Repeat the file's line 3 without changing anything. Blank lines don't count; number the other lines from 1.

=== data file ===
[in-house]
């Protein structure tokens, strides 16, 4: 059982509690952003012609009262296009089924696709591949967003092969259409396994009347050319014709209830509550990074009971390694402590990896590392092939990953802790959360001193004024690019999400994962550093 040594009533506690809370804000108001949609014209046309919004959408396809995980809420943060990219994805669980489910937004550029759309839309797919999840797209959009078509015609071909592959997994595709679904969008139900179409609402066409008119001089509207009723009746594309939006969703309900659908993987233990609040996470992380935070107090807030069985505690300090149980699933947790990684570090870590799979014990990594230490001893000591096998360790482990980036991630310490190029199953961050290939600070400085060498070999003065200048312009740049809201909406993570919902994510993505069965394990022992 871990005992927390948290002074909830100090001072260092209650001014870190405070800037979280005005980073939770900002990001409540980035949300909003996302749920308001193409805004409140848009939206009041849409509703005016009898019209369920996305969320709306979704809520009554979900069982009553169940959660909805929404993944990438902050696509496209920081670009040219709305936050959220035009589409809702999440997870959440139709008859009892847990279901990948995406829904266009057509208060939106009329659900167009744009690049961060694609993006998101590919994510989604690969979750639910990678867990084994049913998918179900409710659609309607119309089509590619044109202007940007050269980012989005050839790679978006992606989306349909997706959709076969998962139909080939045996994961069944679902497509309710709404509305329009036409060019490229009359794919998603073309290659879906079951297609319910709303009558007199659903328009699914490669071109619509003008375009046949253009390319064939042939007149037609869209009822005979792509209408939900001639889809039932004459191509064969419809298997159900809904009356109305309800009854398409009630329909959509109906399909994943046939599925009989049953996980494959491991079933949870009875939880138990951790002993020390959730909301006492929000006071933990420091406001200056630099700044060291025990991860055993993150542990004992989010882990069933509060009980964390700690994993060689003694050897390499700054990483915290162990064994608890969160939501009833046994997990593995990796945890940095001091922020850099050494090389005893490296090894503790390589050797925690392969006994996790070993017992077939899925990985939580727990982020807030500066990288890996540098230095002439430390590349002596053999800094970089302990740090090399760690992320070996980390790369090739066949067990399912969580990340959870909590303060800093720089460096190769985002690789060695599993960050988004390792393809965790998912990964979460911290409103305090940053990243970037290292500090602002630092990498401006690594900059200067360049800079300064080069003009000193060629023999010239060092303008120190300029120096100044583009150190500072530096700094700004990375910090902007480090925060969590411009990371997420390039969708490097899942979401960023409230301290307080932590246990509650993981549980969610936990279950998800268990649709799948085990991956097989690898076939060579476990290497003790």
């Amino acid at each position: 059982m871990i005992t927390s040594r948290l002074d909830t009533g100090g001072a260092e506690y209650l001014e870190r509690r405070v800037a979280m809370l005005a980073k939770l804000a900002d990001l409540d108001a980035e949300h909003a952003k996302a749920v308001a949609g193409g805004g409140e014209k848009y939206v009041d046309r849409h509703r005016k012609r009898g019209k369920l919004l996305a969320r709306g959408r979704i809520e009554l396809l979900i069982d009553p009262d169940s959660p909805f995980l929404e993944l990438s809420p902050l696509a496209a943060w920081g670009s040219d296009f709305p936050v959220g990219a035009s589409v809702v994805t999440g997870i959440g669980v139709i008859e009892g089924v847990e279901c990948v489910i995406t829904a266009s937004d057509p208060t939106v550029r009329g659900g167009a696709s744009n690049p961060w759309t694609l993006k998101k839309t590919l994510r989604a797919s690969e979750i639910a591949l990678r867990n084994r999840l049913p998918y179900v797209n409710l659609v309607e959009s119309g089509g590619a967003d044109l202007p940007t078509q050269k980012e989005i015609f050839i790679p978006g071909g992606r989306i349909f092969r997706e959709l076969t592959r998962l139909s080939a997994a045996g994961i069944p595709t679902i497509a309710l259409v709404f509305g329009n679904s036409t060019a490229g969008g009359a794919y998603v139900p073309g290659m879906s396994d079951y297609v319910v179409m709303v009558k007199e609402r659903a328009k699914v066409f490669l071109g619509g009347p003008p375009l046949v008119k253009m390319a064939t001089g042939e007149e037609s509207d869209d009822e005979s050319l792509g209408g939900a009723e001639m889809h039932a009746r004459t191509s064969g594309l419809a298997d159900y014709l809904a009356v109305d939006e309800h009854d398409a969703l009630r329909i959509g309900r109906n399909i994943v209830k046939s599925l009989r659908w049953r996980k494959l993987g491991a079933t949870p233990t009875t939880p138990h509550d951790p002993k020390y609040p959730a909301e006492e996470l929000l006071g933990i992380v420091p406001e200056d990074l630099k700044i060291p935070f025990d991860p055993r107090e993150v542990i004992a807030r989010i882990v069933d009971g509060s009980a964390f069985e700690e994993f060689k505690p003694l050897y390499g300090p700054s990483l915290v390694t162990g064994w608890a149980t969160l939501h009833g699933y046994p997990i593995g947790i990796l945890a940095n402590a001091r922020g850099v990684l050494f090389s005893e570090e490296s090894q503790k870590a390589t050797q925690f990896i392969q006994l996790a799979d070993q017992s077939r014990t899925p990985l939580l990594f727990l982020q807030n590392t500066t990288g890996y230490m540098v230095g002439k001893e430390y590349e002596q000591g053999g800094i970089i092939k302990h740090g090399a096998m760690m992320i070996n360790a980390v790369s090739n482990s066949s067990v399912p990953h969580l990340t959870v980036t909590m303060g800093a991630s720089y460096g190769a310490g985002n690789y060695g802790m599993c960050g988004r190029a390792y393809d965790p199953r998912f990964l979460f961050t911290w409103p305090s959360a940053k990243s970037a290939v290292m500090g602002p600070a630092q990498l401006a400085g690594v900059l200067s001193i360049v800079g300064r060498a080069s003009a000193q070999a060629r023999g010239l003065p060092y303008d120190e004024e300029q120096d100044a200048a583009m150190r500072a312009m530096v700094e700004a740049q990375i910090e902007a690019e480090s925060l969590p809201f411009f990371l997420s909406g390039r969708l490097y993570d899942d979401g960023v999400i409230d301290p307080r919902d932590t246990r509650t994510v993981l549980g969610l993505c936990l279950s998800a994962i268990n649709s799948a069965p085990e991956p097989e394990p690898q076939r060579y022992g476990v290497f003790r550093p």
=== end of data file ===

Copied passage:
């Amino acid at each position: 059982m871990i005992t927390s040594r948290l002074d909830t009533g100090g001072a260092e506690y209650l001014e870190r509690r405070v800037a979280m809370l005005a980073k939770l804000a900002d990001l409540d108001a980035e949300h909003a952003k996302a749920v308001a949609g193409g805004g409140e014209k848009y939206v009041d046309r849409h509703r005016k012609r009898g019209k369920l919004l996305a969320r709306g959408r979704i809520e009554l396809l979900i069982d009553p009262d169940s959660p909805f995980l929404e993944l990438s809420p902050l696509a496209a943060w920081g670009s040219d296009f709305p936050v959220g990219a035009s589409v809702v994805t999440g997870i959440g669980v139709i008859e009892g089924v847990e279901c990948v489910i995406t829904a266009s937004d057509p208060t939106v550029r009329g659900g167009a696709s744009n690049p961060w759309t694609l993006k998101k839309t590919l994510r989604a797919s690969e979750i639910a591949l990678r867990n084994r999840l049913p998918y179900v797209n409710l659609v309607e959009s119309g089509g590619a967003d044109l202007p940007t078509q050269k980012e989005i015609f050839i790679p978006g071909g992606r989306i349909f092969r997706e959709l076969t592959r998962l139909s080939a997994a045996g994961i069944p595709t679902i497509a309710l259409v709404f509305g329009n679904s036409t060019a490229g969008g009359a794919y998603v139900p073309g290659m879906s396994d079951y297609v319910v179409m709303v009558k007199e609402r659903a328009k699914v066409f490669l071109g619509g009347p003008p375009l046949v008119k253009m390319a064939t001089g042939e007149e037609s509207d869209d009822e005979s050319l792509g209408g939900a009723e001639m889809h039932a009746r004459t191509s064969g594309l419809a298997d159900y014709l809904a009356v109305d939006e309800h009854d398409a969703l009630r329909i959509g309900r109906n399909i994943v209830k046939s599925l009989r659908w049953r996980k494959l993987g491991a079933t949870p233990t009875t939880p138990h509550d951790p002993k020390y609040p959730a909301e006492e996470l929000l006071g933990i992380v420091p406001e200056d990074l630099k700044i060291p935070f025990d991860p055993r107090e993150v542990i004992a807030r989010i882990v069933d009971g509060s009980a964390f069985e700690e994993f060689k505690p003694l050897y390499g300090p700054s990483l915290v390694t162990g064994w608890a149980t969160l939501h009833g699933y046994p997990i593995g947790i990796l945890a940095n402590a001091r922020g850099v990684l050494f090389s005893e570090e490296s090894q503790k870590a390589t050797q925690f990896i392969q006994l996790a799979d070993q017992s077939r014990t899925p990985l939580l990594f727990l982020q807030n590392t500066t990288g890996y230490m540098v230095g002439k001893e430390y590349e002596q000591g053999g800094i970089i092939k302990h740090g090399a096998m760690m992320i070996n360790a980390v790369s090739n482990s066949s067990v399912p990953h969580l990340t959870v980036t909590m303060g800093a991630s720089y460096g190769a310490g985002n690789y060695g802790m599993c960050g988004r190029a390792y393809d965790p199953r998912f990964l979460f961050t911290w409103p305090s959360a940053k990243s970037a290939v290292m500090g602002p600070a630092q990498l401006a400085g690594v900059l200067s001193i360049v800079g300064r060498a080069s003009a000193q070999a060629r023999g010239l003065p060092y303008d120190e004024e300029q120096d100044a200048a583009m150190r500072a312009m530096v700094e700004a740049q990375i910090e902007a690019e480090s925060l969590p809201f411009f990371l997420s909406g390039r969708l490097y993570d899942d979401g960023v999400i409230d301290p307080r919902d932590t246990r509650t994510v993981l549980g969610l993505c936990l279950s998800a994962i268990n649709s799948a069965p085990e991956p097989e394990p690898q076939r060579y022992g476990v290497f003790r550093p």